Is Islam a Religion of Peace?
A Palestinian woman straps a bomb around her waist, kills herself and her unsuspecting Jewish neighbors, and is celebrated as a martyr. Yet we are told, “Islam is a religion of peace.”
On September 11, 2001, 19 Muslim men hijack and crash three passenger jets, killing about 3,000 people. Various parts of the Muslim world hail them as heroes, and the ringleader of the attack promises more of the same against the “crusaders” who support the Jewish state. Again we are told, “Islam is a religion of peace.”
After U.S. forces liberate Iraq from the brutal dictatorship of Saddam Hussein, holdovers from the regime join Islamic fanatics from outside the country, attempting to thwart the emergence of democracy. They blow up oil pipelines, kill coalition forces, slaughter Iraqi policemen, and kidnap and behead civilians involved in the reconstruction. And what are we told about the religion that motivates them? You guessed it: “Islam is a religion of peace.”
Not surprisingly, the American people are having a hard time reconciling the words of peace with the deeds of terror. In fact, seeing a clear disconnect, more and more of us are choosing to doubt the good will of Muslims. We wonder: Is there something inherently violent in Islam?
Looking at Muslim history is not reassuring. Muhammad, the founder of Islam, preached the brotherhood of man. Yet he was no stranger to the sword. In A.D. 610, Muhammad began receiving the visions that would later be incorporated into the sacred book of Islam, the Qur’an. In 622, fleeing from Mecca to Medina, Muhammad and his followers became practitioners of jihad, or holy war. Combining the power of religion and worldly arms, in 630, Muhammad and his troops marched on Mecca, forcing the city to surrender and submit to Islamic law. On one occasion, Muhammad ordered hundreds of Jews who had sought his overthrow to be slaughtered.
After Muhammad died in 632, his successors, called caliphs, proved they had learned the art of religious war. Starting in 636, Muslim armies quickly captured of Jerusalem, Antioch, and Damascus in the Middle East. Then they targeted ancient Christian centers in North Africa, including Alexandria and Carthage. Fusing religion and state power, Muslim forces held Spain and Constantinople (today, Istanbul) for centuries and repeatedly attempted to capture Vienna. Once territory fell into Muslim hands, it was considered Muslim land for all time.
The vanquished who survived were given a choice: Become a Muslim and enjoy full rights, or remain Christians or Jews and be tolerated (as “people of the Book”), forever second-class citizens. Those who converted to Islam were never allowed to return to their former faiths. The penalty for apostasy in Islam–though not always carried out–is death.
Too often the peace that Islam extols only comes after military conquest. However, Muslim rule in Spain—gained of course by force of arms—from 800-1200 was benign by the harsh standards of the day. In the book What’s Right with Islam, Imam Feisel Abdul Rauf, a Muslim cleric from Egypt now leading a mosque in New York, calls that period “a rich flowering of art, culture, philosophy, and science. Many Jewish and Christian artists and intellectuals emigrated to Cordoba during this period to escape the more oppressive regimes that reigned over Europe’s Dark and Middle Ages. Great Jewish philosophers such as Maimonides were free to create their historic works within the pluralistic culture of Islam.”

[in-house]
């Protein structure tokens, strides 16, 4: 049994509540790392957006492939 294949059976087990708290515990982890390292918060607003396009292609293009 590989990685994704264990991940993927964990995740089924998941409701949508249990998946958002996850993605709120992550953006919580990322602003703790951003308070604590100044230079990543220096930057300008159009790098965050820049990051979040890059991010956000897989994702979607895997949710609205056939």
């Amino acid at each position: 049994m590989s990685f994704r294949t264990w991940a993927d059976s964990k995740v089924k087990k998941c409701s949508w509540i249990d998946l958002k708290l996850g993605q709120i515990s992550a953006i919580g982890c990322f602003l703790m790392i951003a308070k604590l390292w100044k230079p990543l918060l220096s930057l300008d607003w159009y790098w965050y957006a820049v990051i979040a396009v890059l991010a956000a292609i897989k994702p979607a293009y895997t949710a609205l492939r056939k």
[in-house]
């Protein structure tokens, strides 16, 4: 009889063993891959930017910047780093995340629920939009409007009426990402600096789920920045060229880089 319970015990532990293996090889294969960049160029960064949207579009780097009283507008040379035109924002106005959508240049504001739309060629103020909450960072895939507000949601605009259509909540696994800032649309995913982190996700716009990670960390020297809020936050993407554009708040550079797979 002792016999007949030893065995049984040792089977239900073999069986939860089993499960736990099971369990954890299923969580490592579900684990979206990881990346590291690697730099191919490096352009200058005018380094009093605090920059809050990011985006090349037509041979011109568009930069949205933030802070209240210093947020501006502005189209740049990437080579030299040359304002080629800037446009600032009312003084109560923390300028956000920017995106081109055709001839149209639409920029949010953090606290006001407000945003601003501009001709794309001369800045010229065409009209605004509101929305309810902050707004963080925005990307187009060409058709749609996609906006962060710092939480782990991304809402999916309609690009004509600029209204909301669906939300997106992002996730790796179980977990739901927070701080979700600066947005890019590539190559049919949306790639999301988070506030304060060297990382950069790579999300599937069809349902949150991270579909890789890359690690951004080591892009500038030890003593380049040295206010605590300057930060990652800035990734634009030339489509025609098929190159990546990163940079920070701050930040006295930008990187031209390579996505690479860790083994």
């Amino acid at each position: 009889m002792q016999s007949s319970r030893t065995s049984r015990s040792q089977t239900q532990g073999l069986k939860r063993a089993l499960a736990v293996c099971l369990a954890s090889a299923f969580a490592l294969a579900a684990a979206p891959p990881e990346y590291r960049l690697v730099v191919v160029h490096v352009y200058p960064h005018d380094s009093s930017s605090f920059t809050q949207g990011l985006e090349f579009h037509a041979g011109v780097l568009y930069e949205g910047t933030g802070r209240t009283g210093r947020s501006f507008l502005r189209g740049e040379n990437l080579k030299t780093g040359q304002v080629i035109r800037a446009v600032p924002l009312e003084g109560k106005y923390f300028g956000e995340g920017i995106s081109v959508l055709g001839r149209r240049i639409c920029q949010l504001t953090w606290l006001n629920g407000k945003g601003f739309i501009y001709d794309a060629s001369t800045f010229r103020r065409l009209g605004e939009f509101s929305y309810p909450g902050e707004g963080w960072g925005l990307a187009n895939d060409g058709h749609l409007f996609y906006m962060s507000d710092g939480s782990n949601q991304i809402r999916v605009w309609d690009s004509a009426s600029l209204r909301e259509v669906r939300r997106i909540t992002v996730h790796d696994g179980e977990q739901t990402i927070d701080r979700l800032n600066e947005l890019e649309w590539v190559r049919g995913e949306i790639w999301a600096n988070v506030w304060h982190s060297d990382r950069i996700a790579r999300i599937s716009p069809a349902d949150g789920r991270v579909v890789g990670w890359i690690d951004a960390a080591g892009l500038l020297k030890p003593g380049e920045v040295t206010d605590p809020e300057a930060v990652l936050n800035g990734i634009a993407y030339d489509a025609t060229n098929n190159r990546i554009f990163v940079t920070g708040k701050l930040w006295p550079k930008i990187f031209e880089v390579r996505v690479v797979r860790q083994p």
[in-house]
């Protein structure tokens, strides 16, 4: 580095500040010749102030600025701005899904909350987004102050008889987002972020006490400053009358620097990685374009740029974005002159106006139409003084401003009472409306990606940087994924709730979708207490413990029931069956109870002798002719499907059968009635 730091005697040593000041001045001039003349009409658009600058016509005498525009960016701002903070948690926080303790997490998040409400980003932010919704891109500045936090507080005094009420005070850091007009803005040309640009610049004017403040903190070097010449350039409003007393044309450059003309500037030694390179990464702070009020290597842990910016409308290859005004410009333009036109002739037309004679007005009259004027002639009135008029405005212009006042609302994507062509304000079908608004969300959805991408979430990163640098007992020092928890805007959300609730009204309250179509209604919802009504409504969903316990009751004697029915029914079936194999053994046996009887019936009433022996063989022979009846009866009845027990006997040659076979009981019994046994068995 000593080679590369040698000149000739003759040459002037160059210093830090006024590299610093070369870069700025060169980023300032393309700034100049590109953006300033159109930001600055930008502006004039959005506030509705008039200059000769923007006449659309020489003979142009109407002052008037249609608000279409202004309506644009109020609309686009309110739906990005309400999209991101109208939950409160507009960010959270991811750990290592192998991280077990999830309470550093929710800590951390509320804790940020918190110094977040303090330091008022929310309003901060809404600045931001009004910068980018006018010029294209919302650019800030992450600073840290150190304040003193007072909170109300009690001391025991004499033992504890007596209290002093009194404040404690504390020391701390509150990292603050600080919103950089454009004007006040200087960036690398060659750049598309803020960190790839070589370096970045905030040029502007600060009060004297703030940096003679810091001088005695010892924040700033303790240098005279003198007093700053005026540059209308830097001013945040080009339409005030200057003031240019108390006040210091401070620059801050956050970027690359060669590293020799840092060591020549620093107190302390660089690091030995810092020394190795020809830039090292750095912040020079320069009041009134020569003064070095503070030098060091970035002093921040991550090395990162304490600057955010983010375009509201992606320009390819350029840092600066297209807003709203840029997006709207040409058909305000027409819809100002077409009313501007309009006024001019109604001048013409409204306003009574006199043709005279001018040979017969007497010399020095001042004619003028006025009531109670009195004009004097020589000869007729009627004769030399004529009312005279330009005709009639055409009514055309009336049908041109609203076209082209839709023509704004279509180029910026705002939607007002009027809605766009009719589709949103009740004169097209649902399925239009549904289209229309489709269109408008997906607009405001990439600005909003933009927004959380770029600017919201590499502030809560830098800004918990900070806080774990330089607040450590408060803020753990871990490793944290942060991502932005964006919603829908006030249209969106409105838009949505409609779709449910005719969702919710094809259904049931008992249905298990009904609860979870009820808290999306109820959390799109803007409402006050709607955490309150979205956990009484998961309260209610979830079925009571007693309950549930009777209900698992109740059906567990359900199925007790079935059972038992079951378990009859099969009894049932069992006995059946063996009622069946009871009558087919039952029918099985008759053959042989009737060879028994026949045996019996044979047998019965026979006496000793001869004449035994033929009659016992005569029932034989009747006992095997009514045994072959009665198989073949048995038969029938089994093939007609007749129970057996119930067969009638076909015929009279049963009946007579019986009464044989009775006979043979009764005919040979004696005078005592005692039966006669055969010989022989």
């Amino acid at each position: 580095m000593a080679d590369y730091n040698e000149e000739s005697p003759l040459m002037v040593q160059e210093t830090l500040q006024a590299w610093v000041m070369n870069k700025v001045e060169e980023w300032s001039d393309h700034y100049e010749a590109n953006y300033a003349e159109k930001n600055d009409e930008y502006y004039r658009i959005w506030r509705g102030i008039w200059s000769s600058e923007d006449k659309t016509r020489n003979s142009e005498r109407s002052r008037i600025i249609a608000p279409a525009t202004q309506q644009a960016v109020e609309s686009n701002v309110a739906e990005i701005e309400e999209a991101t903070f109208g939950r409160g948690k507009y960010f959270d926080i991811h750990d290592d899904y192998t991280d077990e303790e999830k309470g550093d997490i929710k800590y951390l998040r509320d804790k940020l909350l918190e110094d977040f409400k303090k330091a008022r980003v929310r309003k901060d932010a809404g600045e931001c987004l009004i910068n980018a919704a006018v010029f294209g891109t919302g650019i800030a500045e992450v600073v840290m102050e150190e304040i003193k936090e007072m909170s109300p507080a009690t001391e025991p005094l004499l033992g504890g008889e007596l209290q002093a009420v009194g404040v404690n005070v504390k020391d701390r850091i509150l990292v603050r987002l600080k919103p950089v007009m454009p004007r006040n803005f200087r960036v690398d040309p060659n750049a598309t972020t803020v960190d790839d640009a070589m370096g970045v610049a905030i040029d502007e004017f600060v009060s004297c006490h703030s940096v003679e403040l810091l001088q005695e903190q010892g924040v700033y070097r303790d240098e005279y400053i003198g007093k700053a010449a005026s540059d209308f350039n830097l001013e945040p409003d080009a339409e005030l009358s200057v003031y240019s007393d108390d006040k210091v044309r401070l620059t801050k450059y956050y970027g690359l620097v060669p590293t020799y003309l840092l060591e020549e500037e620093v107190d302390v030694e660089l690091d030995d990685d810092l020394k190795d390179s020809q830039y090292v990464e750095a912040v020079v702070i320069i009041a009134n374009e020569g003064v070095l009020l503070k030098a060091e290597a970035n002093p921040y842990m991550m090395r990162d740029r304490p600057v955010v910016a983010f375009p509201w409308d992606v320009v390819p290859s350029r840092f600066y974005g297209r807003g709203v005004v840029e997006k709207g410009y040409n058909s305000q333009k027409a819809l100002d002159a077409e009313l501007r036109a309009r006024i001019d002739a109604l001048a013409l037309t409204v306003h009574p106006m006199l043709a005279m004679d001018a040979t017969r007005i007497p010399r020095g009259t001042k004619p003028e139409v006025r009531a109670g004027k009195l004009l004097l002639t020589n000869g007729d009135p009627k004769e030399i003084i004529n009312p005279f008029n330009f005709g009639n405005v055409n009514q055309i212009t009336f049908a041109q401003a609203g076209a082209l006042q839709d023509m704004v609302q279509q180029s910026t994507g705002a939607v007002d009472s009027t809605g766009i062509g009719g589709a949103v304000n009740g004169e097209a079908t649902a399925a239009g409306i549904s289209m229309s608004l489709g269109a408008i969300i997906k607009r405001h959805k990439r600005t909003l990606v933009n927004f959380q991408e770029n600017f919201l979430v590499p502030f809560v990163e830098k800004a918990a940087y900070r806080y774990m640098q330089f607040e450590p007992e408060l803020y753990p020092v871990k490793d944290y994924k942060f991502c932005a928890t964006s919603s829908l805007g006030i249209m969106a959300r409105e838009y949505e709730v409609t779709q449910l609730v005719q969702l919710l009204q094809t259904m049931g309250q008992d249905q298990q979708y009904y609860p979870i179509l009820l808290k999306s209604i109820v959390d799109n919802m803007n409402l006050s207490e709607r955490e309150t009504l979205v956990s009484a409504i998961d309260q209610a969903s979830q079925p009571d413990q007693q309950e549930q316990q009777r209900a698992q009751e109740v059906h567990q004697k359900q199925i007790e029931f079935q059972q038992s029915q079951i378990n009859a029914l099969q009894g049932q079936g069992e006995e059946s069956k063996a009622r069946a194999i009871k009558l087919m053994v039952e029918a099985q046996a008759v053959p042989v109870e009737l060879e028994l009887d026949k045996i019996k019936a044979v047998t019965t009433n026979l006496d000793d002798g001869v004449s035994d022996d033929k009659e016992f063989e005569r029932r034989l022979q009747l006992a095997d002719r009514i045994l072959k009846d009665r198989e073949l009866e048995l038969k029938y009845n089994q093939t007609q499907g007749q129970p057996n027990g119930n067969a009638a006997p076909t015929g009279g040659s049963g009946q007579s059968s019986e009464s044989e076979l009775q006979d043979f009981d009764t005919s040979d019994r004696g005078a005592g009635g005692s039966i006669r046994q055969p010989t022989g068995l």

Unfortunately, as detailed in Ernest Volkman’s fascinating book, Science Goes to War, Islamic thinkers who believed the study of science would undermine Muslim beliefs soon gained ascendancy. Their theology stifled intellectual development and scientific innovation. Also weakened by the bloody encounter with Catholic fanaticism during the Crusades (in themselves partly a response to earlier Muslim aggression), the world Islamic community slowly imploded into a smoldering heap of poverty and despotism.
While this was happening, the influence of Christendom, spurred by the Protestant Reformation and, later, the Scientific Revolution, was growing exponentially. As Michael Novak and others have pointed out, science and democratic capitalism emerged from a Christian worldview in which God is seen as active and involved in His creation, and in which man is seen as a steward of the Almighty, developing the creative potential of the earth for the good of others and for the glory of God.
In recent years, Freedom House and others have spotlighted the integral connection between economic freedom and political freedom. For most of the last millennium, the bulk of the Muslim world has had neither. As scholar Bernard Lewis said in The Atlantic, “In the course of the 20th century it became abundantly clear that things had gone badly wrong in the Middle East—and indeed, in all the lands of Islam. Compared with Christendom, its rival for more than a millennium, the world of Islam had become poor, weak, and ignorant.
“The primacy and therefore the dominance of the West was clear for all to see, invading every aspect of the Muslim’s public and even—more painfully—his private life.”
Muslims generally have responded to this state of affairs in one of two ways. The first is to turn away from Islam’s perceived backwardness and embrace “Western values.” Early last century, Kemal Ataturk, the founder of the modern state of Turkey, took this route. Saying, “Uncivilized people are doomed to be trodden under the feet of civilized people,” Ataturk abolished the caliphate and attempted to secularize the country (forgetting that economic development was born in a Christian, not a secular, milieu).